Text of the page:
Gov. Brown’s twin tunnel plan has raised ire since its inception, but the battle has grown more heated with the publication of its latest economic report. Melinda Terry, manager of the North Delta Water Agency, called the document outright fraud, while state water contractors praised it with a fact sheet pointing out its strong points (primarily, its page length).
But what exactly does the economic analysis imply?
It suggests that if nothing is done to save the largest estuary on the West Coast, water exports to south of Delta contractors will be limited to 3.45 million acre-feet per year, on average. That’s roughly equivalent to the annual flow of the Tuolumne, the Merced and the Cosumnes Rivers. (So a lot of water will head south, with or without the tunnels.)
But with the tunnels even more water will head south. In fact, the economic analysis postulates that water exports will increase by 1.26 million acre-feet per year for a total of 4.71 million acre-feet on average.
Reality Check: The current export average is 4.5 million acre-feet, which implies that the increase is a paltry 210,000 acre-feet (a tiny fraction of California’s annual average water supply), but it’s an increase nevertheless.
And given the current conditions in the Delta, the data smells bad. The Delta is home to 750 species of plants and animals, 57 of which are endangered or threatened, and 11 are fish species, including salmon and steelhead. The Bay-Delta Conservation Plan (a.k.a the twin tunnels) is supposed to be a habitat conservation plan that protects these endangered species while allowing for continued water exports.
But fish species, in particular, need more water flowing from rivers out to sea—nearly 50 percent more. They also need less pumping in the South Delta, which is where state and federal contractors export water. Massive pumps create a north to south flow across the estuary, which is tidal and should flow east to west. Rivers flow backwards and endangered fish get caught in the pumps and die. This triggers a halt to pumping and to water exports.
So the question remains, how will the twin tunnels get around this conundrum and increase exports by 1.26 million acre-feet?
According to a representative from the Department of Water Resources (DWR), the tunnels would draw water out of the North Delta in high water years and store it in low water years. Dual water conveyance and an increase in land habitat will somehow free up more water. The premise sounds good, but it doesn’t take into account the associated environmental problems created by putting two 40-foot diameter tunnels 150 feet below the Delta and building another intake system in the North Delta. The proposed tunnels would destroy habitat, disrupt the ecosystem and degrade water quality.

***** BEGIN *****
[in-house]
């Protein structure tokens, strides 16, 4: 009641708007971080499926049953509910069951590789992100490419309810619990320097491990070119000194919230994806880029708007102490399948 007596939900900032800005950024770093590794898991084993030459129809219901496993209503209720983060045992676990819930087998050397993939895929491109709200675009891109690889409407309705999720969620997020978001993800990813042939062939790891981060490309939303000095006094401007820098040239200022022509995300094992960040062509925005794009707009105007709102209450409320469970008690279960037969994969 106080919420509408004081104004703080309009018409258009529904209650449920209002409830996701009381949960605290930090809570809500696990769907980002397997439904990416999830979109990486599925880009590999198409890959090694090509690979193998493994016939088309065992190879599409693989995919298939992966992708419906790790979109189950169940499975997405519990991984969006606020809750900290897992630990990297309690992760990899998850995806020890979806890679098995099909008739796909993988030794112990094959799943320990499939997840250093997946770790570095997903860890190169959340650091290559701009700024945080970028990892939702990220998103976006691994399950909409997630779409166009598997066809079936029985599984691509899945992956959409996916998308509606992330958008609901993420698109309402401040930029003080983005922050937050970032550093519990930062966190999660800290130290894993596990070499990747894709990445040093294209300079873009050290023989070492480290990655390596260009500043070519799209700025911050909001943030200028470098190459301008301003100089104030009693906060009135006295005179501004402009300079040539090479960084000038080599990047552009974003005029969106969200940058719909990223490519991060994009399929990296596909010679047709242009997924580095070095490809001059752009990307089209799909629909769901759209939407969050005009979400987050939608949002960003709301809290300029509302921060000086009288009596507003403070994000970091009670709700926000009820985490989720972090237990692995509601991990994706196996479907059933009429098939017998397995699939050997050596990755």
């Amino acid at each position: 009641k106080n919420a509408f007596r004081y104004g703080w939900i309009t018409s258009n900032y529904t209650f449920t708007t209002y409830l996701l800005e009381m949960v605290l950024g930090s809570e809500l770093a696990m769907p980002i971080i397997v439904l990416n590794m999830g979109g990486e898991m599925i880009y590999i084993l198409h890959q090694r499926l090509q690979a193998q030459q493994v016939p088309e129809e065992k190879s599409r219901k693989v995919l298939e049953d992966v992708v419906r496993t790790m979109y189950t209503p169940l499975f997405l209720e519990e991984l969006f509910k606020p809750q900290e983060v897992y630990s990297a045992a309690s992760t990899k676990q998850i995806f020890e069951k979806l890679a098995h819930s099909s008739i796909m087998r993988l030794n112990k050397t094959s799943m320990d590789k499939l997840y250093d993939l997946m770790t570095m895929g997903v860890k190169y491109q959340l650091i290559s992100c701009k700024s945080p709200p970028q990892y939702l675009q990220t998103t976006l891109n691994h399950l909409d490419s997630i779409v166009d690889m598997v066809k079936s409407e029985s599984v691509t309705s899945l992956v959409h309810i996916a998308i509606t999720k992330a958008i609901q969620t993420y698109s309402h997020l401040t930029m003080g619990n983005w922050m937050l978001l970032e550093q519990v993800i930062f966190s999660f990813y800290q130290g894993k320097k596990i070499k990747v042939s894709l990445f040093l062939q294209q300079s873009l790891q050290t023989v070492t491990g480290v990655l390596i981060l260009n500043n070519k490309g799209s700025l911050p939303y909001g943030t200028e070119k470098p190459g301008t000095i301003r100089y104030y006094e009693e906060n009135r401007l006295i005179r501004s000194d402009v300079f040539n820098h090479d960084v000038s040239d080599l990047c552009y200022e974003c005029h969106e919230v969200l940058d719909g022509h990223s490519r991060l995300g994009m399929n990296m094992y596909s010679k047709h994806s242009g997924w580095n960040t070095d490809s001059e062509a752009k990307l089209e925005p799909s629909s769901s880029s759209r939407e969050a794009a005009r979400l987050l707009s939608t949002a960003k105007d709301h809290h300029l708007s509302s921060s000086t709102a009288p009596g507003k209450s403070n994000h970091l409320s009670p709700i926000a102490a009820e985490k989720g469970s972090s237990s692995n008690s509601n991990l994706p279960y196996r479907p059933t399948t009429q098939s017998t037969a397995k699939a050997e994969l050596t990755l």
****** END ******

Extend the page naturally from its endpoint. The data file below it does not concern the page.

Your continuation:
These very problems have been pointed out, repeatedly, by the state and federal agencies who will ultimately determine whether the project gets built. Here are a few excerpts from a recent review of the plan:
- Bureau of Reclamation: The identification of adverse and beneficial impacts is very subjective and appears to be based on a misreading of NEPA regulations. (Page 4.)
- Environmental Protection Agency: Compared to the No Action alternative and existing conditions, many of the scenarios of the Preferred Alternative “range” appear to decrease Delta outflow (p. 5-82), despite the fact that several key scientific evaluations by federal and state agencies indicate that more outflow is necessary to protect aquatic resources and fish populations. (Page 11.)
- National Marine Fisheries Service: The lack of analysis of upstream operations and related effects may render this document insufficient to provide NEPA compliance for the full suite of actions necessary to integrate the BDCP into CVP operations.(Page 35.)
- U.S. Fish and Wildlife Service: Our April 2013 staff progress assessment of the BDCP (see Appendix) identified several factual errors and significant analytical defects in Chapters 3 and 5…. In addition to factual and analytical errors, in certain cases ICF has treated the scientific information it presents unevenly, elevating information that is favorable to the preferred outcome and disparaging information that does not support it. (Page 42)
- U.S. Army Corps of Engineers (USACE): In #2 is says the objective is to “reduce the adverse effects on certain listed species due to diverting water” and then in #3 it says we will continue to provide a certain quantity of water. Until the analysis is completed, and new EPA finalized, it’s hard to say if you can provide existing contracted amount of water–the two objectives are contrary to one another it seems. (Page 60)
These comments imply that the economic analysis and its conclusions are based on scientifically unsubstantiated data, which, at this point, is not surprising. It’s part of an overall pattern at the BDCP of ignoring fact in favor of fantasy. Complexities are hidden by complex language in a sea of documentation within which the most basic assumptions are often wrong.
Take for example a BDCP blog post written by a DWR Spokeperson. In the first paragraph, it states that water exports have hovered around 5.3 million acre-feet for the last 20 years, but the DWR’s own spreadsheets show a different amount. The blog only refers to the last decade when export levels were at record highs.
Adding to the confusion, the BDCP is now proposing to route the tunnels through Staten Island, a wildlife refuge for birds, particularly for Sandhill Cranes. This “habitat conservation plan” creates yet another set of legal and environmental tunnel muck.
Amid this detritus, there is at least one clear conclusion.
Without real analysis from an independent party, state and federal contractors, water districts, citizens and taxpayers can’t make sound economic decisions—they can only make emotion-laden political ones—which will cost billions.